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Terahertz pulse ups electron density by 1,000

Posted: 27 Dec 2011 ?? ?Print Version ?Bookmark and Share

Keywords:terahertz wave? photovoltaic cell? high-speed transistor?

A team of researchers from Kyoto University has announced a discovery that could clear the path for the development of ultra-high-speed transistors and high-efficiency photovoltaic cells. According to them, the terahertz pulse has dramatically boosted electron density.

Working with standard semiconductor material gallium arsenide (GaAs), the team observed that exposing the sample to a terahertz (1,000GHz) range electric field pulse caused an avalanche of electron-hole pairs (excitons) to burst. The single-cycle pulse, lasting merely a picosecond (10-12s), resulted in a 1,000-fold increase in exciton density compared with the initial state of the sample, they noted.

terahertz pulse

A picosecond terahertz pulse causes an avalanche of excitons to burst forth from GaAs. (Image from Tanaka Lab, Kyoto University).

"The terahertz pulse exposes the sample to an intense 1 MV/cm2 electric field," stated Hideki Hirori, team leader and assistant professor at Kyoto University's Institute for Integrated Cell-Material Sciences (iCeMS). "The resulting exciton avalanche can be confirmed by a bright, near-infrared luminescence, demonstrating a three-order of magnitude increase in the number of carriers."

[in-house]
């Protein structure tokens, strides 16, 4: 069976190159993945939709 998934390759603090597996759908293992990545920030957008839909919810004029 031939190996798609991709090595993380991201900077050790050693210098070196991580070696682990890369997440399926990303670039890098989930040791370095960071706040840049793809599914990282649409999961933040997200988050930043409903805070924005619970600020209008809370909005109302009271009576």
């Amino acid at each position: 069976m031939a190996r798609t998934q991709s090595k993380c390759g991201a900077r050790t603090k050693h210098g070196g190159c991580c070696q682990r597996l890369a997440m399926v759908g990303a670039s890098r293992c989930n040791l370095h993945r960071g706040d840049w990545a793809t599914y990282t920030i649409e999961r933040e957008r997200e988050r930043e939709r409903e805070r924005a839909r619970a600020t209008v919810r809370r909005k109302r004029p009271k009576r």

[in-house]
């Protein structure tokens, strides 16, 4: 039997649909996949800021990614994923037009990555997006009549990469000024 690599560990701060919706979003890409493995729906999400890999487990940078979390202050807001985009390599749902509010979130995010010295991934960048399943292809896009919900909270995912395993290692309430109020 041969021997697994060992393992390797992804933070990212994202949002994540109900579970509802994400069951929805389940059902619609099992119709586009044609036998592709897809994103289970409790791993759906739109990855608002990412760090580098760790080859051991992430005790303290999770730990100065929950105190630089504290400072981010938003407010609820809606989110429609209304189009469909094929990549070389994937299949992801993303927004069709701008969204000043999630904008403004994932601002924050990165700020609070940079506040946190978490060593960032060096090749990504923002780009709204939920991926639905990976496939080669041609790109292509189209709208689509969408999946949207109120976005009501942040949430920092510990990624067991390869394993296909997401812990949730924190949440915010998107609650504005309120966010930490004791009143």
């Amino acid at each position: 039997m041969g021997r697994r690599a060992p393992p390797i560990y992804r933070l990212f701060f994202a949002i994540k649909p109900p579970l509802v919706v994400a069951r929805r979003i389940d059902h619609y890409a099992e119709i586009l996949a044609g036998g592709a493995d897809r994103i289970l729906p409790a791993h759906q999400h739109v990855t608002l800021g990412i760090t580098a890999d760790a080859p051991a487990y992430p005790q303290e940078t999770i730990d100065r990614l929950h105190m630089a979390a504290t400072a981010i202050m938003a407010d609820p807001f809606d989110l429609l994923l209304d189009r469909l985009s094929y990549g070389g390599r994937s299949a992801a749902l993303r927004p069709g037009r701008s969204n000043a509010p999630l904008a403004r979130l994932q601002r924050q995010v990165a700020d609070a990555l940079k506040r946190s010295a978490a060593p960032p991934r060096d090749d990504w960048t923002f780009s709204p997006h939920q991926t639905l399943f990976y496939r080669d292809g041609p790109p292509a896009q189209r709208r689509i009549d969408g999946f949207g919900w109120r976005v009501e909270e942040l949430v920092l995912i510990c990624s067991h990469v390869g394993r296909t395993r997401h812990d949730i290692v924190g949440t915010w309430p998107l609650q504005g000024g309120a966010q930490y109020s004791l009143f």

Research in Kyoto using terahertz waves was led by Professor Koichiro Tanaka. "Since terahertz waves are sensitive to water, our goal is to create a microscope that will allow us to look inside living cells in real time," he reckoned.

"These just-released results using semiconductors are an entirely different field of science, but they demonstrate the rich potential that lies in the study of terahertz waves," stated Tanaka.

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